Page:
A WaterBlitz is a FreshWater Watch activity for the whole community. Usually hosted over one weekend, members of the public can sign up to receive a free water testing kit and become citizen scientists by testing a water body local to them. The data collected by hundreds of people over this same time period gives us an accurate and comparable snapshot of water health within a region.
The WaterBlitz runs in the Bristol-Avon catchment and Thames Valley in the UK, as well as Sweden, Italy, France, Ireland and Luxembourg.
For information about how to organise your own WaterBlitz, contact us.
Thank you to everyone who took part in our tenth Thames WaterBlitz. You helped to make it our biggest event yet! We are busy collecting and analysing data so please check back to view more results.
The Thames WaterBlitz is a four-day event run by Earthwatch, designed to help us find out more about the water quality in the Thames Valley. We believe that we cannot truly understand what is going on in our rivers without collecting evidence that demonstrates how healthy (or unhealthy) they really are.
Most of our natural waters in the UK are suffering from pollution and other human impacts. We use data collected by you during the WaterBlitz to identify clean waters, to pinpoint pollution hotspots, and to help inform where, who, when and how remedial actions should be taken. We could never collect this much information by ourselves, so we ask you to help us. This was our tenth WaterBlitz in the Thames Valley, and we are starting to build a real understanding of what’s happening across the region. Having repeated measurements is vital to provide robust, scientific evidence, which can be used to make real changes.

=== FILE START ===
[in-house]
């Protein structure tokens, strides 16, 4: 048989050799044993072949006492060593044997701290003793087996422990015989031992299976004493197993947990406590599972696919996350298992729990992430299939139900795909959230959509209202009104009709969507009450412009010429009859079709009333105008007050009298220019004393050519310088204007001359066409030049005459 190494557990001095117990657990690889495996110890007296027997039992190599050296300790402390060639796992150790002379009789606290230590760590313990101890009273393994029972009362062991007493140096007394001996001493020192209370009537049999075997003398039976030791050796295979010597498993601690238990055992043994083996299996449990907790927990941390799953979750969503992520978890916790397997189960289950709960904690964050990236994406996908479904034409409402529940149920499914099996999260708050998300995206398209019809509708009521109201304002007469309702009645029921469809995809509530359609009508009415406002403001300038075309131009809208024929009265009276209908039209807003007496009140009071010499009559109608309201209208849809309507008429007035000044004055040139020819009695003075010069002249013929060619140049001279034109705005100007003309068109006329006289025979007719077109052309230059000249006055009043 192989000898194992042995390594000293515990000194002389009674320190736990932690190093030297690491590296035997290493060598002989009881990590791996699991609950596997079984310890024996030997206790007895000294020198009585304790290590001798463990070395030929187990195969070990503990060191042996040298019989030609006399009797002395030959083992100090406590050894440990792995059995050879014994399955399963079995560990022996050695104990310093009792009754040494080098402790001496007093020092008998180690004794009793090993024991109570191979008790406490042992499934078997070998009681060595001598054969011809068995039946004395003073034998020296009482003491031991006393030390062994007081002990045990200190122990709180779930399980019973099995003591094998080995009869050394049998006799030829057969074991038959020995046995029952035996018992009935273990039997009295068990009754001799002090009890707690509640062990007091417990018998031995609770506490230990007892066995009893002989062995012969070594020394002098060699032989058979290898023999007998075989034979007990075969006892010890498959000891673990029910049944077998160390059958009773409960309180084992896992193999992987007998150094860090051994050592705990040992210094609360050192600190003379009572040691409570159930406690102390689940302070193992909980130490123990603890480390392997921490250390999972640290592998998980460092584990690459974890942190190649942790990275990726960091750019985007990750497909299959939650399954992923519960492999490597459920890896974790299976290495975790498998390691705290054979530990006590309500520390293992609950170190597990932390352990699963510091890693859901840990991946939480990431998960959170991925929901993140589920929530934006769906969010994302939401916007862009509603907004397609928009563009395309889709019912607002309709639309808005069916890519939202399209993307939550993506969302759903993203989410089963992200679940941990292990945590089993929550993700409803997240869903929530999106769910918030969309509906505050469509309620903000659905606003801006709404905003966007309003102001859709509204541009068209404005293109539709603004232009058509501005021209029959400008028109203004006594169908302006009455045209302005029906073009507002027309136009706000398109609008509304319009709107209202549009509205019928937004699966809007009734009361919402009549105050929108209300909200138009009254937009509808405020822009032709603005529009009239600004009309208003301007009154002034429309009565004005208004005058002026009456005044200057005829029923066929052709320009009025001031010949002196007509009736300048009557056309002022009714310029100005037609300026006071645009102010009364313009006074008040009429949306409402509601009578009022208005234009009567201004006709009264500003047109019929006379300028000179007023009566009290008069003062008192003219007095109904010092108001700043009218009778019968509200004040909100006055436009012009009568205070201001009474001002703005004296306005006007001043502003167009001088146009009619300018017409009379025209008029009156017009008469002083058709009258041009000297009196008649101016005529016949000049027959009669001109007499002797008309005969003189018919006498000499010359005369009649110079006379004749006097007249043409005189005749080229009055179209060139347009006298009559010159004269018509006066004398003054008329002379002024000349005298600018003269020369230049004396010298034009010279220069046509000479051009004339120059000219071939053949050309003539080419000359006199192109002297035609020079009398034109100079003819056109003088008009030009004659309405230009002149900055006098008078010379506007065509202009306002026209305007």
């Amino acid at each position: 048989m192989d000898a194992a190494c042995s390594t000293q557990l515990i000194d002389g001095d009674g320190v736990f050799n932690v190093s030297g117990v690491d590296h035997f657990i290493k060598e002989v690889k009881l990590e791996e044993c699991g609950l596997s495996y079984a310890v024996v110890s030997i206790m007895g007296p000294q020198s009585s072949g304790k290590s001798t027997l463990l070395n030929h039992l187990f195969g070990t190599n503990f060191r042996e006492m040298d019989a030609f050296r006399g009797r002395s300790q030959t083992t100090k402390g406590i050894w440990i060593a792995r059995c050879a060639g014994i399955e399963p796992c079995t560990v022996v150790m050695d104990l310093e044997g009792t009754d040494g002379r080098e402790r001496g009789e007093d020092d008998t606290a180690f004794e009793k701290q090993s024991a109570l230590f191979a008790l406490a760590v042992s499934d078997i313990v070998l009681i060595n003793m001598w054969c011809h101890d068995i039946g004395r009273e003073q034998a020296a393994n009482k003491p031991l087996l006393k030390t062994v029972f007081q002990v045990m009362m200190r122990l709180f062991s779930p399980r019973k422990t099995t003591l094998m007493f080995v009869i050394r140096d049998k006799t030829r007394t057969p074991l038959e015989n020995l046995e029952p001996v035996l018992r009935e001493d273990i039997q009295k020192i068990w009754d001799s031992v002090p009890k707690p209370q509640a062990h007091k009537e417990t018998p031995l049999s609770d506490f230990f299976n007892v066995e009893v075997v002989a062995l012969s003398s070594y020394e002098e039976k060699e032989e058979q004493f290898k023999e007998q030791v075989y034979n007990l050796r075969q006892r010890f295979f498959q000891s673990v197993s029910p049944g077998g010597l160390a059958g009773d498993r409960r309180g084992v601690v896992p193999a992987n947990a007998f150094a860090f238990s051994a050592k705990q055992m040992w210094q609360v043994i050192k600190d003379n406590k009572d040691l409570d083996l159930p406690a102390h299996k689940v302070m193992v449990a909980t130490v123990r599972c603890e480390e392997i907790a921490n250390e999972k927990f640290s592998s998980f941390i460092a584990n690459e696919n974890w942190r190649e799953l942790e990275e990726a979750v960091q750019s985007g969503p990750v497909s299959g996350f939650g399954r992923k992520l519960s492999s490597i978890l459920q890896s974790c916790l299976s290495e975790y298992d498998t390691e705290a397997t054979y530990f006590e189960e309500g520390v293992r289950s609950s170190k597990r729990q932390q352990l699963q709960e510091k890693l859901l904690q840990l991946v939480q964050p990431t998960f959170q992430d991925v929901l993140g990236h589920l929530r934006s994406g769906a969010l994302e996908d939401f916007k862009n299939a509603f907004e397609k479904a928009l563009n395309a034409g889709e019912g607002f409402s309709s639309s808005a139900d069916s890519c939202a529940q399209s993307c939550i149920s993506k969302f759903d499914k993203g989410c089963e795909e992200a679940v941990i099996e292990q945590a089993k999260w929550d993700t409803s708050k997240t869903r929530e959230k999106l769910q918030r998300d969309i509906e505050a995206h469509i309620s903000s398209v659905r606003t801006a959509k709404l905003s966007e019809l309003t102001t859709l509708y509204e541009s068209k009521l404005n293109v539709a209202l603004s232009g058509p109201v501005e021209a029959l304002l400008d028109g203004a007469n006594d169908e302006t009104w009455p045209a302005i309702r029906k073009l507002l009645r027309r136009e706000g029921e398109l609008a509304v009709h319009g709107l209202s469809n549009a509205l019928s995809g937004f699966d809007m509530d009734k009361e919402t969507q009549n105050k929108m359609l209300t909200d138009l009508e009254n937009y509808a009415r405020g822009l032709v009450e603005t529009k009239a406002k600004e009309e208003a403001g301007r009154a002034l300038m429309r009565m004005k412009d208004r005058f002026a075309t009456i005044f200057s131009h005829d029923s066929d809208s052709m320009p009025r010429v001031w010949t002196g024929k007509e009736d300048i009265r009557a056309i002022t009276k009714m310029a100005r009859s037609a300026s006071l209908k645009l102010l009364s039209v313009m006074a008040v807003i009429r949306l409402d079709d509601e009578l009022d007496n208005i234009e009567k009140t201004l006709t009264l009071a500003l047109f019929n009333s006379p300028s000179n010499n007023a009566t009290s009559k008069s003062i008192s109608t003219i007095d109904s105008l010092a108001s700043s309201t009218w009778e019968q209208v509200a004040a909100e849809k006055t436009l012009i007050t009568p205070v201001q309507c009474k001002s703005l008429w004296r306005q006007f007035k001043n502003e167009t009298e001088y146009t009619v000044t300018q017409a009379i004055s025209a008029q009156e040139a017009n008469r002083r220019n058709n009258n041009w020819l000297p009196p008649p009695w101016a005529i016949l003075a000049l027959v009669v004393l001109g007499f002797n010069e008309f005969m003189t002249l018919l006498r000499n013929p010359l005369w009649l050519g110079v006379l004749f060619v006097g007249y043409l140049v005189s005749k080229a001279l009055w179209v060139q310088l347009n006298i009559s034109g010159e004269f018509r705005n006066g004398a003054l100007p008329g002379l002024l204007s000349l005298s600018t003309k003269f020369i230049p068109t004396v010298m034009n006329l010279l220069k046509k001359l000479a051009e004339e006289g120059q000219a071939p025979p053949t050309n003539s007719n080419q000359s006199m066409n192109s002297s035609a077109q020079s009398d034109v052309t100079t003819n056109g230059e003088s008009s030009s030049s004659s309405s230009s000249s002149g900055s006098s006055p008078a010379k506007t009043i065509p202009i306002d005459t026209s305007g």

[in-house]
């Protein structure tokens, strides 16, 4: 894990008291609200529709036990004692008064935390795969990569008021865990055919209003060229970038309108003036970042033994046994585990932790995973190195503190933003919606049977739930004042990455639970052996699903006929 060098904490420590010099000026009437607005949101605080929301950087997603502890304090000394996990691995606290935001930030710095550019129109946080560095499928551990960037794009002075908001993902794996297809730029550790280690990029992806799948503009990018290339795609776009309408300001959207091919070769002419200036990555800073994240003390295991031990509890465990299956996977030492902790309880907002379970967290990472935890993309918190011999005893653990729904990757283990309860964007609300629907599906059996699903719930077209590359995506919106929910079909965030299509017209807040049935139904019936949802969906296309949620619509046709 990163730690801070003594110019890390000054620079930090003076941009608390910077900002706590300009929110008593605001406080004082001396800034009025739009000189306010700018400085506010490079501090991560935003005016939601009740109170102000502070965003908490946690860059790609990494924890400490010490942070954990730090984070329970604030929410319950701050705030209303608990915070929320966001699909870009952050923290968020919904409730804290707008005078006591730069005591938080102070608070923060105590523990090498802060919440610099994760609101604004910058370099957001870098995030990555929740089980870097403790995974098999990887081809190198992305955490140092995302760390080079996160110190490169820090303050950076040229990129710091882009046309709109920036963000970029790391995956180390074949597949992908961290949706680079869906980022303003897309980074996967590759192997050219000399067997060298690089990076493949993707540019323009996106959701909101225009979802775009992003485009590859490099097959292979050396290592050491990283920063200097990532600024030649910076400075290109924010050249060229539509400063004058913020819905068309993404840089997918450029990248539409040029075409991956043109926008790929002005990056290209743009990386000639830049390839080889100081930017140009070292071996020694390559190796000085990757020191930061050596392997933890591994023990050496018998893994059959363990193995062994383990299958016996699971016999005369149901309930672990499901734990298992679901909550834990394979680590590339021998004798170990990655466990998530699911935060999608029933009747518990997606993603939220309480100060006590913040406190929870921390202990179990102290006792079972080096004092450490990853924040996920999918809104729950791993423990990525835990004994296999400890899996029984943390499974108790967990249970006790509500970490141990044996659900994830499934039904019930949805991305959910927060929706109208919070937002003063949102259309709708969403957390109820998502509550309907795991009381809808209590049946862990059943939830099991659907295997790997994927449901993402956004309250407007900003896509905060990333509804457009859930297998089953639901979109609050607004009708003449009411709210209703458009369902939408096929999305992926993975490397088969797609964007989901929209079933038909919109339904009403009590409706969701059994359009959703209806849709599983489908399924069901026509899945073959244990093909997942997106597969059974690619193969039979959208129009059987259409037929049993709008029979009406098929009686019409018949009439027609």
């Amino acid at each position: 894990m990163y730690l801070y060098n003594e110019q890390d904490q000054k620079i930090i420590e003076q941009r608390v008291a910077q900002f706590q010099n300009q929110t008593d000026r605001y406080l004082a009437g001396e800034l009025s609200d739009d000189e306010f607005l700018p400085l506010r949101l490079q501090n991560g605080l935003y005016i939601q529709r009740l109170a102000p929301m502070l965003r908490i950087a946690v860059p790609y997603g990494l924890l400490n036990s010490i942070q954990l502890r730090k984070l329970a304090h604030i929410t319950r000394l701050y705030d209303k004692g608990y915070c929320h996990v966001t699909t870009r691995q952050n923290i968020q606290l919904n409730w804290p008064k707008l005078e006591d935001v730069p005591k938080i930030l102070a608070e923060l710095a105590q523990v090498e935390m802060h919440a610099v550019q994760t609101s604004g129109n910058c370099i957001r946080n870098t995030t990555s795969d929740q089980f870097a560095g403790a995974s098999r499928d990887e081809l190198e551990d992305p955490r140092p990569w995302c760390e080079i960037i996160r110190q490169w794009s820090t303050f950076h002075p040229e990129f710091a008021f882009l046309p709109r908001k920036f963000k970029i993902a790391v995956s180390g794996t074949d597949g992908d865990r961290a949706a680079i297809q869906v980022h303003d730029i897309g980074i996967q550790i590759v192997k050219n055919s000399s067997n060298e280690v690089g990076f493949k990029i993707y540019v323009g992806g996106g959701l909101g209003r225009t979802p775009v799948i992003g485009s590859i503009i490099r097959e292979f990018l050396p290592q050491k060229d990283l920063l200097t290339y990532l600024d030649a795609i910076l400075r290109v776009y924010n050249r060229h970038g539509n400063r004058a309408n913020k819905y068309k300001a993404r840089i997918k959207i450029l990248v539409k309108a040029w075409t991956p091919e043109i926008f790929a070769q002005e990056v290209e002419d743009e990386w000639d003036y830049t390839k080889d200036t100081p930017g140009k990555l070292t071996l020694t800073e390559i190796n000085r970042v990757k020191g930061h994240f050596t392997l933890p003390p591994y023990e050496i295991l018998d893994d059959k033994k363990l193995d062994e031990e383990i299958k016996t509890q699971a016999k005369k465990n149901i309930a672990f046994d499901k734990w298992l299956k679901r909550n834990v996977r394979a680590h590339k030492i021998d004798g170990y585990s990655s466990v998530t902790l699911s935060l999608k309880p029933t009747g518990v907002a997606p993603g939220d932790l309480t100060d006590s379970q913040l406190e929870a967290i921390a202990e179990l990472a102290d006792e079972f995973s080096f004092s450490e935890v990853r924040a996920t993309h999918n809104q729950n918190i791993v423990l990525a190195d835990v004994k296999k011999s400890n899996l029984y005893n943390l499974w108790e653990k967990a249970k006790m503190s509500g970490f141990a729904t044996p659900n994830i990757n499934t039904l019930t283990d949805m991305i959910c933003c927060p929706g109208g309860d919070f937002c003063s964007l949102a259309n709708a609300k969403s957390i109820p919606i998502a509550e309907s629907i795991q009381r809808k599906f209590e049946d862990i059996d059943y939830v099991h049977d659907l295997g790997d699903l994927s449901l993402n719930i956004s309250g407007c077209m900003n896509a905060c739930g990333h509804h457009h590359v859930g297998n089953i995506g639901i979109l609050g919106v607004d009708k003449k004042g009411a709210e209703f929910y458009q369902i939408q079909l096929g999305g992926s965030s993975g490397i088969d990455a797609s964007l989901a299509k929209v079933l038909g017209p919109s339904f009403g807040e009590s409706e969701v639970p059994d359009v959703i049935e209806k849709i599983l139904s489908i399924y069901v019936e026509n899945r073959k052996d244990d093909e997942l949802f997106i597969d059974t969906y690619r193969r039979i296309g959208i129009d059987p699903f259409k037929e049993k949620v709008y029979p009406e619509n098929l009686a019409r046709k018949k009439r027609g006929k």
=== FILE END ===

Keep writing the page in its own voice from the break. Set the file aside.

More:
This year, our WaterBlitz was supported by the Riverfly Partnership and MoRPh. Their trained networks of river monitors helped to collect data on the insects that live in our waterways and the habitats they live in at exactly the same time as we conducted our survey. This will allow us to see in more detail the impacts that pollution, drought, and land use change might be having on our wildlife.
Over the coming weeks, we will be undertaking a full scientific analysis of the data collected during the WaterBlitz, including data collected by FreshWater Watch volunteers, Riverfly monitors, and MoRPh surveyors. Our full findings will be sent to all participants in due course, and this webpage will be updated accordingly. In the next few weeks, we also hope to publish an interactive map to allow direct comparison between WaterBlitz data and Environment Agency monitoring data. This map, along with relevant findings, will be shared with the Environment Agency, who will incorporate the research into their decision-making process. We will be updating this webpage regularly, so watch this space!
Image credit: John Hunt